Setup Vsphere VMs as Jenkins agent (ubuntu 20)

Setup Vsphere VMs as Jenkins agent (ubuntu 20)

September 12, 2023
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One of the cornerstones of successful DevOps implementation is the automation of development and deployment processes, and Jenkins has emerged as a versatile tool to fulfill this purpose. However, as project complexity grows, so does the demand for scalable infrastructure.

This is where VMware vSphere, a leading virtualization platform, provides the foundation for a dynamic and flexible environment. In this article, we will delve into the process of setting up a vSphere virtual machine (VM) as a Jenkins agent, illuminating the path for enhanced scalability and streamlined CI/CD pipelines.

This article is tailored for software engineers, DevOps practitioners, and IT administrators who are seeking to integrate VMware Vpshere into their Jenkins CI/CD workflows. The conventional approach of using dedicated physical machines for Jenkins agents can lead to resource inefficiency, scalability constraints, and increased operational overhead. Other use cases are on-premises environments cut off from the cloud. This is precisely where the integration of VMware vSphere and Jenkins becomes pivotal.

The problem at hand is threefold:

  1. Scalability: As development teams grow and project complexity escalates, the requirement for additional build and test resources surges. Traditional hardware-based Jenkins agents might struggle to meet this demand efficiently. Virtualization platforms like vSphere offer a solution by enabling the provisioning of VMs on-demand, scaling resources based on workload requirements.
  2. Resource Optimization: Dedicated physical machines for Jenkins agents often remain underutilized during non-peak periods, leading to the wastage of valuable computing resources. Conversely, vSphere’s virtualization technology allows for resource pooling and dynamic allocation, maximizing utilization and reducing costs.
  3. Dependency and Package Discrepancies: A lesser-addressed conundrum arises from inconsistent environments across the development and deployment spectrum. As projects traverse diverse stages – from development and testing to staging and production – discrepancies in dependencies and packages can rear their heads, causing inconsistencies and glitches. The antidote? Pre-configured VM images in vSphere that encapsulate the required environment configurations. This approach ensures uniformity across different phases of the development lifecycle, expediting troubleshooting and enhancing stability.

By leveraging vSphere’s virtualization capabilities to create Jenkins agents, organizations can address these challenges head-on. This article will guide readers through the step-by-step process of configuring a vSphere VM as a Jenkins agent, demonstrating how to harness the power of virtualization for an agile and responsive CI/CD infrastructure. Whether you’re an IT professional looking to optimize resource utilization or a developer aiming to accelerate software delivery, this guide will equip you with the knowledge needed to establish a robust and adaptable Jenkins agent framework using VMware vSphere.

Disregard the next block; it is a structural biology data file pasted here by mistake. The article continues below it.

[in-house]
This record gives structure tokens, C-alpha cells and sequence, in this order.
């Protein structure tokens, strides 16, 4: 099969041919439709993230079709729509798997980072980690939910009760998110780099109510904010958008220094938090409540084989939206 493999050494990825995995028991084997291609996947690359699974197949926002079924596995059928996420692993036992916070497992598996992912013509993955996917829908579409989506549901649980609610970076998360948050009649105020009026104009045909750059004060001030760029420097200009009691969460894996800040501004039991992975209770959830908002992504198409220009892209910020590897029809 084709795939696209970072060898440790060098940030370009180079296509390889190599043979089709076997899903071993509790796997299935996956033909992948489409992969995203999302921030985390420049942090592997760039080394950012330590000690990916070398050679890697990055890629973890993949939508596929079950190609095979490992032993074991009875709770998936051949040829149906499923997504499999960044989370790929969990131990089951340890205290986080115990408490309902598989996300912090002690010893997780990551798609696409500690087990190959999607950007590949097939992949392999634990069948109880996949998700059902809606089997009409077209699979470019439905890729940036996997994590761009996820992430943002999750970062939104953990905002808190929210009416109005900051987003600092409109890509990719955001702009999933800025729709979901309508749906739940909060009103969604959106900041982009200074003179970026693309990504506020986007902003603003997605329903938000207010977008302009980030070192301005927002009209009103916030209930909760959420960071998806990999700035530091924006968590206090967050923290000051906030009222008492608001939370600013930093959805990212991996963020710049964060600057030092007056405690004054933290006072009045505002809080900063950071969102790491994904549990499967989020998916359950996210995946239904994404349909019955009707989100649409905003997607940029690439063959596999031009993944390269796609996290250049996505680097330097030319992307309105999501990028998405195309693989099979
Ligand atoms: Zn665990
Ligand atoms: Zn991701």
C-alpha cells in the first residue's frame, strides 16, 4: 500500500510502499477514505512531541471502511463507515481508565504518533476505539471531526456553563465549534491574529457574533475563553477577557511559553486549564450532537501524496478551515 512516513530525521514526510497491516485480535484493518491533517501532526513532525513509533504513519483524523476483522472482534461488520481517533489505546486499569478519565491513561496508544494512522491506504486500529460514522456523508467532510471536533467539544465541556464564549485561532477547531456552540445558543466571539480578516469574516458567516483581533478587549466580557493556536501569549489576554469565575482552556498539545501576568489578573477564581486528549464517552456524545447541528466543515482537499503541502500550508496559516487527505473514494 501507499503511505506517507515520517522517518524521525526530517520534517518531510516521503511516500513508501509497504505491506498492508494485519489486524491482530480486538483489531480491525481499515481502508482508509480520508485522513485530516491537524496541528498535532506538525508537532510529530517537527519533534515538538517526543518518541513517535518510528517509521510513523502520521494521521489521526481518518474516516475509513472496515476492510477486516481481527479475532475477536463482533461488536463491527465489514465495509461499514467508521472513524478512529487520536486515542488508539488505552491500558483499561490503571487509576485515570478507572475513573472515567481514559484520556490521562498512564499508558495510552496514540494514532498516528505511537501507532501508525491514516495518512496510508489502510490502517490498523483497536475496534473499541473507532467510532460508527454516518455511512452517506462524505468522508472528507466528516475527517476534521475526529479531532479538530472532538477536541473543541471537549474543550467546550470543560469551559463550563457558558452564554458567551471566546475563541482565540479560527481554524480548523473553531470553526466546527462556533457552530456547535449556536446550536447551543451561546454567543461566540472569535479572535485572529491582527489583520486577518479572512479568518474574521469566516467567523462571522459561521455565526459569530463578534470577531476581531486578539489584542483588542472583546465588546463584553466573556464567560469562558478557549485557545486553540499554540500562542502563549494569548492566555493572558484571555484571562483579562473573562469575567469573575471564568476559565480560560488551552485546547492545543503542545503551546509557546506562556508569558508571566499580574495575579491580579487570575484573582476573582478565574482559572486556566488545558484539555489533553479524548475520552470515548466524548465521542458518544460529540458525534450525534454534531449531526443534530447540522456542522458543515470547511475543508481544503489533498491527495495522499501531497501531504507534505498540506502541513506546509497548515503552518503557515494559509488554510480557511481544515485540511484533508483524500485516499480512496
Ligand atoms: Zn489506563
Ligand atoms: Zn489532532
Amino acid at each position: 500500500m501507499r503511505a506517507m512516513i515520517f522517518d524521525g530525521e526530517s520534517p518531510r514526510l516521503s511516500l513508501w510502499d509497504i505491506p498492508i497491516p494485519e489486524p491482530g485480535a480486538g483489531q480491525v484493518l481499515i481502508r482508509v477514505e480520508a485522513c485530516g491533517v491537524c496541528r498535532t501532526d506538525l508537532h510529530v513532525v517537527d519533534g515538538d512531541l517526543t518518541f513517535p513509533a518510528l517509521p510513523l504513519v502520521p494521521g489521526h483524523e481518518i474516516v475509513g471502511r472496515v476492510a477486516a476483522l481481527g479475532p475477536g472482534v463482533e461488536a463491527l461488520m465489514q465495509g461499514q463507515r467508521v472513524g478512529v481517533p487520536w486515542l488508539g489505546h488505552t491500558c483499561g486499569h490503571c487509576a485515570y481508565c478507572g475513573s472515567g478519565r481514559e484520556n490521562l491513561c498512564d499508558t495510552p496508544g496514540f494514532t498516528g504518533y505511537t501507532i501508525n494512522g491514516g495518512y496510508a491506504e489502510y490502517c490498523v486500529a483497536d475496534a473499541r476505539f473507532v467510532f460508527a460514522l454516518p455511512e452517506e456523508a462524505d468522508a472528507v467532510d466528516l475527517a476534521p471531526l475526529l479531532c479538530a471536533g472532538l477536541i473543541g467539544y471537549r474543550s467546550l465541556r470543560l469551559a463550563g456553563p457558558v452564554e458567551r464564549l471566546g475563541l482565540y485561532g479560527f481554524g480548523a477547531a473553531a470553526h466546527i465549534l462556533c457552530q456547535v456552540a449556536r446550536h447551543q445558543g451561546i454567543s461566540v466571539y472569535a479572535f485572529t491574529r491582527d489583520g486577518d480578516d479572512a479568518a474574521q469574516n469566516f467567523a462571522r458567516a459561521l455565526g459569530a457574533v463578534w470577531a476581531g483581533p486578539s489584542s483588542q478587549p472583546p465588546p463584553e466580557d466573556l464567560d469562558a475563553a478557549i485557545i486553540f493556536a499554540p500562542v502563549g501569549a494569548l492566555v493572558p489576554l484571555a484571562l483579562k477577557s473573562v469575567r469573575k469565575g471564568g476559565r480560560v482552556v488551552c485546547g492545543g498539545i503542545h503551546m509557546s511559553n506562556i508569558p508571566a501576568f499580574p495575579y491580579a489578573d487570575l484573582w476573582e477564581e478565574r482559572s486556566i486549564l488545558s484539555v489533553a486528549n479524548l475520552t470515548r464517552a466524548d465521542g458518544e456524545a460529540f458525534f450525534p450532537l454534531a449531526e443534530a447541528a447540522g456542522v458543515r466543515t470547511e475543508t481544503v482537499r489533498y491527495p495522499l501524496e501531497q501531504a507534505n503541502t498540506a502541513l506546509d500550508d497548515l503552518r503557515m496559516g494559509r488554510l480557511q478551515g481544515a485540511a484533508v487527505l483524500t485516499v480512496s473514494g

• Notes
    • vSphere is VMware’s virtualization platform
    • vCenter and ESXi are components that work within that platform to help organizations achieve their mission-critical goals
    • version used 6.7
    • this was done on a on-prem architecture set up by client’s IT

Create VM

1 ) create a vm using an ubuntu 20 server os

  1. power on the vm and connect to the vm and follow the os installation
  2. create the initial ubuntu user
  3. once the installation has finished select REBOOT NOW(VM) , disconnect the CD/DVD drive (Vsphere center), and press ENTER (VM)

Setting up agent

#connect to vm and sign in as ubuntu 
ssh ubuntu@<vm-ip>

#install openjdk check which verion your jenkins server uses 
#the latest version (so far)  2.361.2 uses jdk 11
sudo apt update && sudo apt install openjdk-11-jdk

#create the jenkins user and home dir 
sudo useradd -m -d /var/lib/jenkins/ jenkins

#create an ssh key 
ssh-keygen -b 2048 -t rsa

#create .ssh dir 
mkdir /var/lib/jenkins/.ssh

#copy content of to authorized_keys

#create jenkins credential user with ssh key using the private key 

Configure vsphere plugin

now we will configure the jenkins vsphere plugin to use the vm as master image to clone new vms to run jobs on

enter host address and credentials saved as user with password

add a template and use the name you gave your jenkins agent vm in the master image Name

set the remote fs root as the jenkins user’s home

configure the ssh connection

the host will be the ip of the jenkins agent vm and the credentials will be the user with ssh key credentials created using the generated ssh key


Here is a test pipeline to create a new agent that will be a clone of the original Jenkins agent VM

As we wrap up our exploration of setting up vSphere virtual machines as Jenkins agents, we arrive at a pivotal junction of DevOps success. By leveraging Jenkins’ automation with vSphere’s virtualization, you’ve acquired the tools to amplify your development endeavors. This collaboration empowers your teams to overcome limits, make the most of resources, and tame the chaos of different environments. With the insights you’ve gained, you’re now equipped with the knowledge to allow software deployment to happen effortlessly. As technology keeps evolving, remember that combining the right tools always points us toward uncharted innovations.

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